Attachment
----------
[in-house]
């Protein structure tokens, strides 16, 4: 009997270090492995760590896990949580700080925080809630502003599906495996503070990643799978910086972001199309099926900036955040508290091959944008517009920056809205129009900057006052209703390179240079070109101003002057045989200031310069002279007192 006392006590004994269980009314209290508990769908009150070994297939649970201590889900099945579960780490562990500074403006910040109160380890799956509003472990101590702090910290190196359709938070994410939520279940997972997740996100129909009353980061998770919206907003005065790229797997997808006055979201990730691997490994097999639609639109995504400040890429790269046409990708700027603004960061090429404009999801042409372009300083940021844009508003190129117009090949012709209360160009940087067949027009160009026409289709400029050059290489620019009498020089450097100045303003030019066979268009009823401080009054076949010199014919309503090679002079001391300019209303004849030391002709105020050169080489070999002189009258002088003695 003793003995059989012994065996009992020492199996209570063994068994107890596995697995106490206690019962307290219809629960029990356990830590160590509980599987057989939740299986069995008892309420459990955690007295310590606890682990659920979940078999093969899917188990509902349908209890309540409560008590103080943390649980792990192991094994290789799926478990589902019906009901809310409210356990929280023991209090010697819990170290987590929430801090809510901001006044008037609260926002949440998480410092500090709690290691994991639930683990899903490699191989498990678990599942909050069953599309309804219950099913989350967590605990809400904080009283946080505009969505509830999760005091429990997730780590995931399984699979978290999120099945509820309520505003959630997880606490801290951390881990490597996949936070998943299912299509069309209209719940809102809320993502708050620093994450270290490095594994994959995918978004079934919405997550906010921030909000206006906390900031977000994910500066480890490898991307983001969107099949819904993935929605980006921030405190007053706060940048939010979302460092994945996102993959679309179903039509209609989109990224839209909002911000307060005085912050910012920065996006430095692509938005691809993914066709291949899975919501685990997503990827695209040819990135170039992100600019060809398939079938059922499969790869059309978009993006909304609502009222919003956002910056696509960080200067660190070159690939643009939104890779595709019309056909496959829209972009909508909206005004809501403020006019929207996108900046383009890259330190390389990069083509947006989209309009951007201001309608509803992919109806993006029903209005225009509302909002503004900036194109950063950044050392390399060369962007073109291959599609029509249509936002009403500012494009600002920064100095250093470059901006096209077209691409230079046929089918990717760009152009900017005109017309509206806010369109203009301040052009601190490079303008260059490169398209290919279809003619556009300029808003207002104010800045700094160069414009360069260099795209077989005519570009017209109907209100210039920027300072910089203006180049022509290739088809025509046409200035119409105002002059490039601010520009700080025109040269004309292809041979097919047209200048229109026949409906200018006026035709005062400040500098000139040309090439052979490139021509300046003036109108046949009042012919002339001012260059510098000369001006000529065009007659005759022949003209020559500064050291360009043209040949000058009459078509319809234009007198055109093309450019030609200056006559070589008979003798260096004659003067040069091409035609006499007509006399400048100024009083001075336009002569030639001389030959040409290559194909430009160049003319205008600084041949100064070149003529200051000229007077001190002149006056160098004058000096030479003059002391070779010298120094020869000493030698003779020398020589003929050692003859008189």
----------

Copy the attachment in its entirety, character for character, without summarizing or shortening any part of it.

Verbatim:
[in-house]
């Protein structure tokens, strides 16, 4: 009997270090492995760590896990949580700080925080809630502003599906495996503070990643799978910086972001199309099926900036955040508290091959944008517009920056809205129009900057006052209703390179240079070109101003002057045989200031310069002279007192 006392006590004994269980009314209290508990769908009150070994297939649970201590889900099945579960780490562990500074403006910040109160380890799956509003472990101590702090910290190196359709938070994410939520279940997972997740996100129909009353980061998770919206907003005065790229797997997808006055979201990730691997490994097999639609639109995504400040890429790269046409990708700027603004960061090429404009999801042409372009300083940021844009508003190129117009090949012709209360160009940087067949027009160009026409289709400029050059290489620019009498020089450097100045303003030019066979268009009823401080009054076949010199014919309503090679002079001391300019209303004849030391002709105020050169080489070999002189009258002088003695 003793003995059989012994065996009992020492199996209570063994068994107890596995697995106490206690019962307290219809629960029990356990830590160590509980599987057989939740299986069995008892309420459990955690007295310590606890682990659920979940078999093969899917188990509902349908209890309540409560008590103080943390649980792990192991094994290789799926478990589902019906009901809310409210356990929280023991209090010697819990170290987590929430801090809510901001006044008037609260926002949440998480410092500090709690290691994991639930683990899903490699191989498990678990599942909050069953599309309804219950099913989350967590605990809400904080009283946080505009969505509830999760005091429990997730780590995931399984699979978290999120099945509820309520505003959630997880606490801290951390881990490597996949936070998943299912299509069309209209719940809102809320993502708050620093994450270290490095594994994959995918978004079934919405997550906010921030909000206006906390900031977000994910500066480890490898991307983001969107099949819904993935929605980006921030405190007053706060940048939010979302460092994945996102993959679309179903039509209609989109990224839209909002911000307060005085912050910012920065996006430095692509938005691809993914066709291949899975919501685990997503990827695209040819990135170039992100600019060809398939079938059922499969790869059309978009993006909304609502009222919003956002910056696509960080200067660190070159690939643009939104890779595709019309056909496959829209972009909508909206005004809501403020006019929207996108900046383009890259330190390389990069083509947006989209309009951007201001309608509803992919109806993006029903209005225009509302909002503004900036194109950063950044050392390399060369962007073109291959599609029509249509936002009403500012494009600002920064100095250093470059901006096209077209691409230079046929089918990717760009152009900017005109017309509206806010369109203009301040052009601190490079303008260059490169398209290919279809003619556009300029808003207002104010800045700094160069414009360069260099795209077989005519570009017209109907209100210039920027300072910089203006180049022509290739088809025509046409200035119409105002002059490039601010520009700080025109040269004309292809041979097919047209200048229109026949409906200018006026035709005062400040500098000139040309090439052979490139021509300046003036109108046949009042012919002339001012260059510098000369001006000529065009007659005759022949003209020559500064050291360009043209040949000058009459078509319809234009007198055109093309450019030609200056006559070589008979003798260096004659003067040069091409035609006499007509006399400048100024009083001075336009002569030639001389030959040409290559194909430009160049003319205008600084041949100064070149003529200051000229007077001190002149006056160098004058000096030479003059002391070779010298120094020869000493030698003779020398020589003929050692003859008189």